Seabiscuit Shows the Power of Kindness
By Nancy Huntting
Reprinted from The Rock Island Argus, Rock Island, IL, September 22, 2003, and the Tennessee Tribune, Nashville, TN, Sept. 18-24, issue. Appeared in the on-line Forum of the Thoroughbred Times, Lexington, KY.
Most people do not think kindness is powerful. And most nations don’t either. In 1970, Eli Siegel, the great American educator and founder of Aesthetic Realism, stated passionately in one of the groundbreaking talks he gave on economics:
I say that the whole purpose of history is to show that the greatest kindness is the greatest power.
I think the 2003 movie “Seabiscuit” is evidence for this, and that its huge popularity shows people are thirsting to see that kindness is not a soft, weak, ‘nice’ thing— it has might and pizzazz!
The film, about the brave race horse who stirred all of America during the Great Depression, shows that kindness not only can bring out astonishing power in a horse, but brings out possibilities in people around him that might never have been!
Nobody saw what that little ornery horse, who apparently loved to doze in the shade half the day, had in him — until wrangler Tom Smith came along and tried to understand him.
Real kindness, I’ve learned, is not gush, or sacrificial. Mr. Siegel defined it as “that in a self which wants other things to be rightly pleased,” and he wrote:
A person is kind who feels a sense of likeness to other things…. to be kind, we must have the imagination arising from the knowledge of feelings had by others…. Kindness is accuracy…. To know a thing as it is, is to give it its due. [from Definitions, and Comment: Being a Description of the World by Eli Siegel]
In this film, Seabiscuit’s tremendous success stands for the kinder America that came to be under The New Deal of Franklin Delano Roosevelt: where every person was seen as deserving to have a home, a job, decent food and clothes, and the best in him or her brought out!
It is now 2003, and economics in America has failed. In lectures he gave in the 1970s, Mr. Siegel showed that the profit system, in which men and women — and, yes, even children — are seen as existing for the enrichment of owners and stockholders, is based on contempt, “the addition to self through the lessening of something else.” The contempt at the basis of economics has caused massive suffering and massive inefficiency, like the recent blackout. Ellen Reiss, Class Chairman of Aesthetic Realism, describes the outrage in Americans when she writes:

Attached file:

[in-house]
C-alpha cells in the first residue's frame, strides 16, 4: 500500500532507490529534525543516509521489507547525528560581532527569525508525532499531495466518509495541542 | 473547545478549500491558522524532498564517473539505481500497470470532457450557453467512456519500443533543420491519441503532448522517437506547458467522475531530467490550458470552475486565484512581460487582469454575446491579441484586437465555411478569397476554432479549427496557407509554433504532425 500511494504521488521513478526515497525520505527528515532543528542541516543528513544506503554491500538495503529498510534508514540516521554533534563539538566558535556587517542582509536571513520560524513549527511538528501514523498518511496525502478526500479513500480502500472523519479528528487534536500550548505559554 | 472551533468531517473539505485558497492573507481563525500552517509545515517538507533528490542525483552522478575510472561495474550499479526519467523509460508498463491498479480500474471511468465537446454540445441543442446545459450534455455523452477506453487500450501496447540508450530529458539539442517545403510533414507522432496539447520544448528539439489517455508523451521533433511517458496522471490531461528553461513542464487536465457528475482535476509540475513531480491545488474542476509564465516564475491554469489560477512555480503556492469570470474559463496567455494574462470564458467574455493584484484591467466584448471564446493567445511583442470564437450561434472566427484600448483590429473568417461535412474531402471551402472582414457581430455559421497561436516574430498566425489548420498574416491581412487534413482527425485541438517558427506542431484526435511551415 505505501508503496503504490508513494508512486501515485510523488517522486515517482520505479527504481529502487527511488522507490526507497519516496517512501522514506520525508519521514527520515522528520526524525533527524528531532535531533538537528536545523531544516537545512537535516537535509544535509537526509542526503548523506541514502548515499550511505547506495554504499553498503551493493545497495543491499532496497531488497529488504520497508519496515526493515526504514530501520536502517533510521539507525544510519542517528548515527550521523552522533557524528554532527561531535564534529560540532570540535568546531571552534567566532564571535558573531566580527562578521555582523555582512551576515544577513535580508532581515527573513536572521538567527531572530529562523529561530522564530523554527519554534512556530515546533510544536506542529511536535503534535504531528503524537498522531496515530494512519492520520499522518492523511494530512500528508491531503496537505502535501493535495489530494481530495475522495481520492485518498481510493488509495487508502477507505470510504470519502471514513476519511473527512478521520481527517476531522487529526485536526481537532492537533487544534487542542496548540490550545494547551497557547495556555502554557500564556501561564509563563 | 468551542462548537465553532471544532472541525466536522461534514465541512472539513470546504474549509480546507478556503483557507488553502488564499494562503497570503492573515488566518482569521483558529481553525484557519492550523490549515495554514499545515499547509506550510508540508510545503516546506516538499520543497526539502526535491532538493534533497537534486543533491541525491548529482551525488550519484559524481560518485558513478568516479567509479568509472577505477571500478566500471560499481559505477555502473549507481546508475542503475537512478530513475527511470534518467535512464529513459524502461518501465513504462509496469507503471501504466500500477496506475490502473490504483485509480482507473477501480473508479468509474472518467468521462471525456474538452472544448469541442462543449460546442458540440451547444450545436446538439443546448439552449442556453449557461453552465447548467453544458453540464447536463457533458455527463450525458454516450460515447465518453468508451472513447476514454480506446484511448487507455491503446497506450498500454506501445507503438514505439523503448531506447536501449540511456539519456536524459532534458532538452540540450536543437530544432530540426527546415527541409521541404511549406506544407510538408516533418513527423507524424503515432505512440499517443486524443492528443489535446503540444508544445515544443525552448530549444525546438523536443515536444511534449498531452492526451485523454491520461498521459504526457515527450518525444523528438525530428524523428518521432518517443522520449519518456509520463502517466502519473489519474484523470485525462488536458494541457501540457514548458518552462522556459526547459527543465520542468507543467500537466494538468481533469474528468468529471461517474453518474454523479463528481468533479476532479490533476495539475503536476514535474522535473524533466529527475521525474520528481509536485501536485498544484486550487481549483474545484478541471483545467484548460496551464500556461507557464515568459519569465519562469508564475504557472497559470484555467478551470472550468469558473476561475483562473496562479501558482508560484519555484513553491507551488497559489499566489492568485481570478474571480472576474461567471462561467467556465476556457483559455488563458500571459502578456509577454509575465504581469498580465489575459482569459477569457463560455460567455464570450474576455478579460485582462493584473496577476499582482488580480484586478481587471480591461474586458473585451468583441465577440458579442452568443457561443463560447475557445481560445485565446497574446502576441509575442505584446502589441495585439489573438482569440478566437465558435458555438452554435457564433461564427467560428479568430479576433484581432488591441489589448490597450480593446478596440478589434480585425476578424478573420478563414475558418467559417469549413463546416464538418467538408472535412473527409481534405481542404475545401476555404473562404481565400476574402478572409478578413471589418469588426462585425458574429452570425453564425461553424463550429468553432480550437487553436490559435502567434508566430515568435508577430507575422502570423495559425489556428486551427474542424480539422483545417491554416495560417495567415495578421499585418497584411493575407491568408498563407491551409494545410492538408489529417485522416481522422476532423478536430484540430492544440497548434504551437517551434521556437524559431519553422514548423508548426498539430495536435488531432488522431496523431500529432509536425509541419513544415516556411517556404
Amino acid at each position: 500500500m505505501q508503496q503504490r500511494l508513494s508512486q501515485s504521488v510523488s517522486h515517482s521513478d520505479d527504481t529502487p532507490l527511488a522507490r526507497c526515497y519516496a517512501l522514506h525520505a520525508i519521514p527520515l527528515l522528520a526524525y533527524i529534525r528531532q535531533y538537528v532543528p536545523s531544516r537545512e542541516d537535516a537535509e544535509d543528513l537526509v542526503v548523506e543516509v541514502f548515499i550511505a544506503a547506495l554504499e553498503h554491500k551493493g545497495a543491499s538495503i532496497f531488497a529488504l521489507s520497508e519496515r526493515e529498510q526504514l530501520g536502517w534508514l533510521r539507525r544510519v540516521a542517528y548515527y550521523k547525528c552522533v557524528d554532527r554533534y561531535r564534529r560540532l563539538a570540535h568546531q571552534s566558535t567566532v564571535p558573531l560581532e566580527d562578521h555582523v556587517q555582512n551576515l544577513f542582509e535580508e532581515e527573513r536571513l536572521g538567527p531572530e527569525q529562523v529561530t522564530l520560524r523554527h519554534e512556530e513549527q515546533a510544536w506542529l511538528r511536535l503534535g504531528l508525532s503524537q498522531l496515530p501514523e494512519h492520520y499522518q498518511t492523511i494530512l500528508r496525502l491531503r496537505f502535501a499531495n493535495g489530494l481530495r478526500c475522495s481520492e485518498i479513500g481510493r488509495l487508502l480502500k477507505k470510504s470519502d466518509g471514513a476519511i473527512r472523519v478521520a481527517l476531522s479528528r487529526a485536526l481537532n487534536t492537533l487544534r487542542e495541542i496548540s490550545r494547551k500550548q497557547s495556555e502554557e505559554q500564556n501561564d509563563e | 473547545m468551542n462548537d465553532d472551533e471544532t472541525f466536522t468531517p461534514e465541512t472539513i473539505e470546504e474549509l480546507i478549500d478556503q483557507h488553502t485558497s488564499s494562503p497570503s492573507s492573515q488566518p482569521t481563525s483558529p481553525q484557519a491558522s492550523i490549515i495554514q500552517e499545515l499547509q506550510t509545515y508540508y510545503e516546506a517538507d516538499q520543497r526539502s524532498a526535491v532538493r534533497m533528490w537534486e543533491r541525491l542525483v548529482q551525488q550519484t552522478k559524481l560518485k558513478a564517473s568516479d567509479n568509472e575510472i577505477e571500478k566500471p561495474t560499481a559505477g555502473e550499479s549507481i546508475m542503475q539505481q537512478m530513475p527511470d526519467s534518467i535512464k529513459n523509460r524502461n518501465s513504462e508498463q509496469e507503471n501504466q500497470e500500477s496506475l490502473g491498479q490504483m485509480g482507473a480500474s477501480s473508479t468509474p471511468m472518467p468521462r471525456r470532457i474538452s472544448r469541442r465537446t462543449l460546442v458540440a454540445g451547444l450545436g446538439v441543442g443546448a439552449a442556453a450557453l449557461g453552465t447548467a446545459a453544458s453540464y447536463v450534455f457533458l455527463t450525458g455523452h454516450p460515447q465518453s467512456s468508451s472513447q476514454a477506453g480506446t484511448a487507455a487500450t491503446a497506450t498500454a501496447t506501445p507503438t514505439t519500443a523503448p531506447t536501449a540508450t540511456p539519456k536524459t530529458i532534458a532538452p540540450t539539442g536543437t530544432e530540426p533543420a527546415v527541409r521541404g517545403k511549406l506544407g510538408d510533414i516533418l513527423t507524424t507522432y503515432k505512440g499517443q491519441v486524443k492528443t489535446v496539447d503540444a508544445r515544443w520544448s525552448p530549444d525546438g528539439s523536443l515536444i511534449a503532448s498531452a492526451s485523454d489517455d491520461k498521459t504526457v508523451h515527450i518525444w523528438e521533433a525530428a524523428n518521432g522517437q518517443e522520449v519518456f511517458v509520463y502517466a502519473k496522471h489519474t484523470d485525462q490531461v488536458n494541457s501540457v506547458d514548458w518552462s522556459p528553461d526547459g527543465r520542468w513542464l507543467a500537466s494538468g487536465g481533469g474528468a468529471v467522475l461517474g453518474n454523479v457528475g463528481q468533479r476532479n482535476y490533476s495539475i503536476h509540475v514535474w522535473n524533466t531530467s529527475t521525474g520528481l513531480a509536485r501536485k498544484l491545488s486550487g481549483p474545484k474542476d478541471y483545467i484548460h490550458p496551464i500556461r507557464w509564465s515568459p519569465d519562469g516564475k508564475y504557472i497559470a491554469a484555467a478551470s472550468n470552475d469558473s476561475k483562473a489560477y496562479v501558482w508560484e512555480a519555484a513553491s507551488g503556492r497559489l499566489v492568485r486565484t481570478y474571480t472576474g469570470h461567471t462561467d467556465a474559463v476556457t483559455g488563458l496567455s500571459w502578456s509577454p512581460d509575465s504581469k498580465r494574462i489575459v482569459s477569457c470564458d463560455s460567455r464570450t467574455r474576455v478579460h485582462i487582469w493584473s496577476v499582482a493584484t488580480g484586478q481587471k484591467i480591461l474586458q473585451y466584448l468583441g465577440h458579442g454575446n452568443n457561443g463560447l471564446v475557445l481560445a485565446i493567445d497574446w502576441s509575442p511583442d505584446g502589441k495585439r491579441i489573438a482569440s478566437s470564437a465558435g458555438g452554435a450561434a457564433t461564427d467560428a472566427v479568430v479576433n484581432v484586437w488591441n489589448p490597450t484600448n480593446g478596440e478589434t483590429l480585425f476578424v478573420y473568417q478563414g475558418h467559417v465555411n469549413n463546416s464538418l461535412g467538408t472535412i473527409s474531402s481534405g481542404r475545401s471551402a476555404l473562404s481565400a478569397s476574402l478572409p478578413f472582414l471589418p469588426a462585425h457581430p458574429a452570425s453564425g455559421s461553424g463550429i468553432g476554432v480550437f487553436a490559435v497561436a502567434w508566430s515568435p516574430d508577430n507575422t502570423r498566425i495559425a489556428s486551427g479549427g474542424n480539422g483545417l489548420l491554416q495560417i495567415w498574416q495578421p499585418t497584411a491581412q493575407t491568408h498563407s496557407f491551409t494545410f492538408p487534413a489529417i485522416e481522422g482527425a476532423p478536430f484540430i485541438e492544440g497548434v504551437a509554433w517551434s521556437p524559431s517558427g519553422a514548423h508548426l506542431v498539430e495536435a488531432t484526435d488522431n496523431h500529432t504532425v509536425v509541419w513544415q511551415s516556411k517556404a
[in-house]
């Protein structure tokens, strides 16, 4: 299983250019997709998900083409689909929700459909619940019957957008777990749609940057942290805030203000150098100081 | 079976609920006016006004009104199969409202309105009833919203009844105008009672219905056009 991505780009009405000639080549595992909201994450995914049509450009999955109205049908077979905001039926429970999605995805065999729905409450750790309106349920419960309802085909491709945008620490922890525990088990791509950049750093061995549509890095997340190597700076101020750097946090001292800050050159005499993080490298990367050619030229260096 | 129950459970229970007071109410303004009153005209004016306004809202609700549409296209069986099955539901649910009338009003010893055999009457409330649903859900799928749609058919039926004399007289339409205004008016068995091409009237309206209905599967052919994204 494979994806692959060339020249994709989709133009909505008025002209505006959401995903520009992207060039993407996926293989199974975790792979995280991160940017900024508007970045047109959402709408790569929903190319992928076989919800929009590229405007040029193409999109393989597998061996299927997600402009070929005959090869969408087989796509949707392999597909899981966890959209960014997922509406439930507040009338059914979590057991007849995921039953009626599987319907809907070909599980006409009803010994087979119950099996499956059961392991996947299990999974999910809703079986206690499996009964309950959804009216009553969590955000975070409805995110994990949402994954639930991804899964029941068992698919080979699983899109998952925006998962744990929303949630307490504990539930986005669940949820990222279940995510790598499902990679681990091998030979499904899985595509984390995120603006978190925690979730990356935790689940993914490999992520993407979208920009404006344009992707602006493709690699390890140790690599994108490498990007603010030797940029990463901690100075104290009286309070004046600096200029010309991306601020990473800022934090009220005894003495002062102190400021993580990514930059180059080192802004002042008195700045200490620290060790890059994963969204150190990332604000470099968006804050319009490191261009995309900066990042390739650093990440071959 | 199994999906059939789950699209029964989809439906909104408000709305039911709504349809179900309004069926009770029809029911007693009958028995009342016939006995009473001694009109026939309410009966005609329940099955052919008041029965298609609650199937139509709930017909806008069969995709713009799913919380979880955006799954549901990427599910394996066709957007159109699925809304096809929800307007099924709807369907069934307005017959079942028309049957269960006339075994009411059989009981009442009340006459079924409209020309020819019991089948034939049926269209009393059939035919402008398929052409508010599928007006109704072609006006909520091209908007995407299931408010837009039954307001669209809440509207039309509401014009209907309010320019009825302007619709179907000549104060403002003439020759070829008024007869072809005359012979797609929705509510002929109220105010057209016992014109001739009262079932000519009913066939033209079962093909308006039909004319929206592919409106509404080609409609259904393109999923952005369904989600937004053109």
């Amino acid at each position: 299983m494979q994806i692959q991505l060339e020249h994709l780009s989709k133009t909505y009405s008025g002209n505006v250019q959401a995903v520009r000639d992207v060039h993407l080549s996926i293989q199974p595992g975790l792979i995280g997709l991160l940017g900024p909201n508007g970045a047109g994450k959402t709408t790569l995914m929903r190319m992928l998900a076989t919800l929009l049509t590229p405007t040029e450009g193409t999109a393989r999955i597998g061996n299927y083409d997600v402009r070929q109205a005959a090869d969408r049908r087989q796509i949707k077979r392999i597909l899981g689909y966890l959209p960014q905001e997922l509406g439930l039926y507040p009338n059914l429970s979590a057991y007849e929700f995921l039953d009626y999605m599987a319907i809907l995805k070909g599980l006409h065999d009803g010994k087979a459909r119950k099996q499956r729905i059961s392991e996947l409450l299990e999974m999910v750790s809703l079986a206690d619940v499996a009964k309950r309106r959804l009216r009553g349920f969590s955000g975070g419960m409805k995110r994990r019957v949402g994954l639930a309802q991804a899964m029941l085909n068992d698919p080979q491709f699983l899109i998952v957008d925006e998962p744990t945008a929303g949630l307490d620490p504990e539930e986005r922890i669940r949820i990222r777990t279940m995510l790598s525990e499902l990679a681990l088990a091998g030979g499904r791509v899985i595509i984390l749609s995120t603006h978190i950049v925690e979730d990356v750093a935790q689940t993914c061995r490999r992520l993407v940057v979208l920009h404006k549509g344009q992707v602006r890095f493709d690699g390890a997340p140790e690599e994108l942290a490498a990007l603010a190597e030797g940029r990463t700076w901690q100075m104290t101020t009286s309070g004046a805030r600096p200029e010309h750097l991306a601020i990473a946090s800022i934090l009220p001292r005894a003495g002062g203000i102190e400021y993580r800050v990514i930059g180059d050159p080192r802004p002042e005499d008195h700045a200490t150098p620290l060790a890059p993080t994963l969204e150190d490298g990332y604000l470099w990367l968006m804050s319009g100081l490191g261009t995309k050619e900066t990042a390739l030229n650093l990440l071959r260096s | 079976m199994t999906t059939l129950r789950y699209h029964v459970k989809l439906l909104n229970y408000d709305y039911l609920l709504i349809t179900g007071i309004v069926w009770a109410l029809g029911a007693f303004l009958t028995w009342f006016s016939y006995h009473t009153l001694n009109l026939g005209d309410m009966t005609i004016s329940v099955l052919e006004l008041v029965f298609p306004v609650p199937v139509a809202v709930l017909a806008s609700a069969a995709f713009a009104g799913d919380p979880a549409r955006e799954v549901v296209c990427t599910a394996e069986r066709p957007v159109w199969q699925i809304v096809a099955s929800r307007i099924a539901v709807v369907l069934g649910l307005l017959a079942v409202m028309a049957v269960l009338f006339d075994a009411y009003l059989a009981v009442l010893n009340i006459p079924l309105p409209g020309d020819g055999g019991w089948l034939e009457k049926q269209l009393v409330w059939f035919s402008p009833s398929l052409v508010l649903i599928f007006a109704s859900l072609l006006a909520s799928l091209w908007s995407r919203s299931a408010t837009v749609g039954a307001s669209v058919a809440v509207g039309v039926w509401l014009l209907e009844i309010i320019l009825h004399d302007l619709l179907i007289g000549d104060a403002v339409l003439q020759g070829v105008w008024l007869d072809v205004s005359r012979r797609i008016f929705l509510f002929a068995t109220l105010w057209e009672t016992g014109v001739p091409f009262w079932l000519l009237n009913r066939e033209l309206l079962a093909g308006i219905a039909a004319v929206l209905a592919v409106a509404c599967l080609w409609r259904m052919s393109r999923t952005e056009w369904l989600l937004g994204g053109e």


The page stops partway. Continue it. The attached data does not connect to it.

Today there is this tremendous feeling in people: ‘We want to work on a basis that is respectful of us! We don’t want to be seen as profit-producing mechanisms for someone, to be paid as little as possible and discarded!’ This desire in America for a respectful economics…exists unquenchably whatever goes on in Washington, whatever is in the news. [ from The Right of Aesthetic Realism to Be Known, 2/5/03]
Our economy will recover only when it is based on good will, “ the desire to have something else stronger and more beautiful, for this desire makes oneself stronger and more beautiful.” Watching Seabiscuit, I felt — that is what is happening to the men who work to have that unlikely horse win against the mighty War Admiral, in one of the most remarkable races in history. Each of them becomes “stronger and more beautiful”!
This film goes along very deeply with the most important question for America now, which Eli Siegel asked: “What does a person deserve by being alive?”
Nancy Huntting is a teacher on the faculty of the Aesthetic Realism Foundation in New York City, and writes and speaks on women in history and today. She grew up near Cincinnati and loved to ride and visit the horse farms in Kentucky.